– At the end of each quarter of a season that began with stratospheric expectations, the 2018 Vikings have faced a test of sorts: a nationally televised game against an established team that was again in contention this season.

In each of those quarterly exams — against the Rams, Saints and now the Patriots — the Vikings have come up short. They’re running out of chances to assert themselves, and without a victory next Monday night in Seattle, they might not have many games left.

It’s come to that for these Vikings, beset by injuries on defense and unable to find a rhythm on offense in a 24-10 loss to the Patriots on Sunday afternoon. After a second-quarter touchdown, a stop at the beginning of the third quarter and a Dan Bailey field goal tied the score at 10, the Vikings saw Tom Brady complete six of his next seven passes — with the seventh resulting in a pass interference penalty on Holton Hill — on a pair of touchdown drives that put the game out of reach.

 

Brady completed 24 of his 32 passes for 311 yards, a touchdown and an interception, directing an offense that posted 471 yards and moved the ball with stunning ease after the Vikings had tied it up. The Vikings, on the other hand, were left with now-familiar laments about turnovers, penalties and coach Mike Zimmer’s call for more balance on offense, on a day when the Vikings gained 95 yards on the ground but had only 13 rushing attempts. Kirk Cousins threw a pair of interceptions to go with only 201 yards passing on 44 attempts.

“We’ve beaten ourselves in some critical situations, when it kind of matters the most and when it can change the course of the game, but it goes a different direction,” running back Latavius Murray said. “That’s really tough, and it’s really deflating.”

The loss, coupled with the Seahawks’ victory over the 49ers, dropped the Vikings into the No. 7 spot in the NFC playoff chase for the time being at 6-5-1. They are a half-game behind the Redskins, who play the Eagles on Monday night.

The defeat also keeps the Vikings 1½ games behind the Bears in the NFC North, despite Chicago’s 30-27 OT loss to the Giants.

“I just feel like we didn’t start out very good,” Vikings coach Mike Zimmer said. “They came out and scored on us. And you know, we went three and out on offense [on the game’s opening drive], I believe. So, you know, the start of the game was more disappointing. Then we settled down and started playing OK, but [the Patriots] did a nice job.”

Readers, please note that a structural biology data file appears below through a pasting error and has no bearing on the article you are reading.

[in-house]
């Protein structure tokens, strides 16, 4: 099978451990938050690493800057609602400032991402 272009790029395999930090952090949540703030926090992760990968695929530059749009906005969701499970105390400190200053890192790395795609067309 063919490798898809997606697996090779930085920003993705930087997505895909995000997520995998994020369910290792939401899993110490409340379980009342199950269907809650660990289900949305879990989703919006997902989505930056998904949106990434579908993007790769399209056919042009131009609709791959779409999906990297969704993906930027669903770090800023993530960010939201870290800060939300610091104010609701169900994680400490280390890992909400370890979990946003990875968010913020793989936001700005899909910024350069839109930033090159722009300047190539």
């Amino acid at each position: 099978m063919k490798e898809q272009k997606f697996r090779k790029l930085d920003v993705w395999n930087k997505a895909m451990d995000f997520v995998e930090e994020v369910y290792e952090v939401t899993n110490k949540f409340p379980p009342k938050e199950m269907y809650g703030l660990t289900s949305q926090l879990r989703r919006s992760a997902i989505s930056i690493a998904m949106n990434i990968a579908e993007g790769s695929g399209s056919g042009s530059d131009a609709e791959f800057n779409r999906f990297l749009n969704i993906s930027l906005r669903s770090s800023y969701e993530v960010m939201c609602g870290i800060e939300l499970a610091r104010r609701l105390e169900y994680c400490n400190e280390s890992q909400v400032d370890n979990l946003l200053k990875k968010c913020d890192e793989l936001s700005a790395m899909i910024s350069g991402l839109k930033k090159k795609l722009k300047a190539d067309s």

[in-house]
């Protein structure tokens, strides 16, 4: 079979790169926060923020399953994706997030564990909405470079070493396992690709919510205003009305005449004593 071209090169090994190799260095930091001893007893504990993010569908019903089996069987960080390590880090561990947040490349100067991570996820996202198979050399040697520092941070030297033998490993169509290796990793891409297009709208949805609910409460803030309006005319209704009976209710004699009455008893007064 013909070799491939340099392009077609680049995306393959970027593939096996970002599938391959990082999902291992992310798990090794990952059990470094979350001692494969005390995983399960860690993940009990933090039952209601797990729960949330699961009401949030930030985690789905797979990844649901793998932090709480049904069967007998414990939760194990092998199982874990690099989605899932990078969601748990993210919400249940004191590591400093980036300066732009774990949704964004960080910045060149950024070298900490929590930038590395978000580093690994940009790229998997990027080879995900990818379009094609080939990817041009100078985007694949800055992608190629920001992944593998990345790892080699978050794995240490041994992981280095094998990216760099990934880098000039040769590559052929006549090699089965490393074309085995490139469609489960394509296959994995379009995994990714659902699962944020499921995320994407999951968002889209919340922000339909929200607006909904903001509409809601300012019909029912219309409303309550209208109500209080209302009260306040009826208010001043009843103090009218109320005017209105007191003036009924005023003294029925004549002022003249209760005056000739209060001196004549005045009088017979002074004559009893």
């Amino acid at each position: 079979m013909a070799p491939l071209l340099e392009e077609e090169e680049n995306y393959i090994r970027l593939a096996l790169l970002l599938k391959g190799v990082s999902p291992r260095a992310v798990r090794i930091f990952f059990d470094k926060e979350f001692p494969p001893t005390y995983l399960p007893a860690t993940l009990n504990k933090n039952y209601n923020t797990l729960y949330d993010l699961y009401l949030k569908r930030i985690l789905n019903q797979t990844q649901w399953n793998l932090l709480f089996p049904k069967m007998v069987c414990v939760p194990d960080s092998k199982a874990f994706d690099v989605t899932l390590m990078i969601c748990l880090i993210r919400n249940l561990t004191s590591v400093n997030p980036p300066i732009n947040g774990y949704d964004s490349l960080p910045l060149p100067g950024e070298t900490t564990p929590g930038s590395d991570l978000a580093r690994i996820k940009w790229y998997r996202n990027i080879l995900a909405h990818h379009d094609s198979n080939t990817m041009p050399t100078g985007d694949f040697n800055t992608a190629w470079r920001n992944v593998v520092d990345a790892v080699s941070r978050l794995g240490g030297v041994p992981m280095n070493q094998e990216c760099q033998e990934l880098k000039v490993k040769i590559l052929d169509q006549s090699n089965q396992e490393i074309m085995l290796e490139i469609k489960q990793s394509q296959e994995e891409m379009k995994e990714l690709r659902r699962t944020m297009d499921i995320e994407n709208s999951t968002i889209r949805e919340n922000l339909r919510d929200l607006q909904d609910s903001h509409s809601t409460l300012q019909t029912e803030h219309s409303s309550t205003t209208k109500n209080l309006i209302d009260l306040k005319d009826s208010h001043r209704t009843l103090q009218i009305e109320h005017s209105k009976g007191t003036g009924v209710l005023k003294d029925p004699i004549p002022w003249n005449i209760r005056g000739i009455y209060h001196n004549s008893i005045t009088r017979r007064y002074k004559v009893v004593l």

VideoVideo (01:36): Mike Zimmer was critical of his team Sunday after its loss to the Patriots.

The Patriots converted seven of their 14 third-down attempts against the league’s best third-down defense, relying on quick passes that gave their receivers room to run after the catch. They gained at least 10 yards on five consecutive plays on their first drive, capping it off with the first of fullback James Develin’s two touchdown runs.

Cousins took a second-down sack on the Vikings’ following series and was hit by Kyle Van Noy on a third-down throw to Adam Thielen, before Dan Bailey missed a 48-yard field goal wide left. The Patriots had a 10-0 lead late in the first half, but a third-down stop gave the Vikings a chance to score before halftime, and Cousins directed an impressive two-minute drive that ended with a 5-yard touchdown pass to Thielen.

The Vikings had to settle for three points in the third quarter, at the end of a drive on which they wanted pass interference flags for throws to the end zone to Thielen and Aldrick Robinson. Then Brady went to work, finding wide receiver Josh Gordon for 24 yards against Marcus Sherels, who was forced to play cornerback with Xavier Rhodes limited because of a hamstring injury and Trae Waynes out because of a concussion.

Brady hit Gordon three plays later for a 24-yard score when the receiver found a seam behind linebacker Eric Kendricks, splitting safeties Harrison Smith and Anthony Harris for the touchdown. The Patriots started their next drive with a 20-yard pass interference penalty on rookie Holton Hill, and Develin scored on a 2-yard run six plays later to make it 24-10, before an end-zone interception that was the first of Cousins’ two picks in the game’s final 4:30.

Zimmer talked during the week about how the Patriots would try to make the Vikings “play lefthanded,” and they spent much of the night cracking down on Thielen and Stefon Diggs, with double teams or bracket coverage over the top of one of them. They shuffled between Cover 0 blitzes and occasions where they’d back out of the aggressive look, instead floating safeties over the top of the defense.

They also stoked the receivers’ tempers; Diggs declined to talk to reporters after the game, and Thielen said his emotions got away from him during a heated fourth-quarter exchange with Patriots coach Bill Belichick, after the receiver objected to Patriots linebacker Patrick Chung going down because of an apparent injury that gave New England more time to determine whether it should challenge the spot on Murray’s fourth-down run.

“I just thought the play was cheap,” Thielen said. “I let the emotions get the best of me. It’s a smart football play, and if you are in that situation, why not? It’s not cheating, because there’s no rule against it.”

The Vikings will be relying on outside help to reach the playoffs if they fall short Monday night against the Seahawks, who currently sit as the NFC’s No. 5 seed at 7-5.

In one sense, it’s a chance for a makeup exam after their most recent quarterly test. In another, it’s a game they can’t afford to lose.

“I feel fine about my team,” Zimmer said. “I think we continue to learn a lot about ourselves. I think we’ve got a good football team; we’ve just got to play better than we did [Sunday]. This one game won’t define us. We’ve got four games left. The season is still in front of us, whatever we want to do.”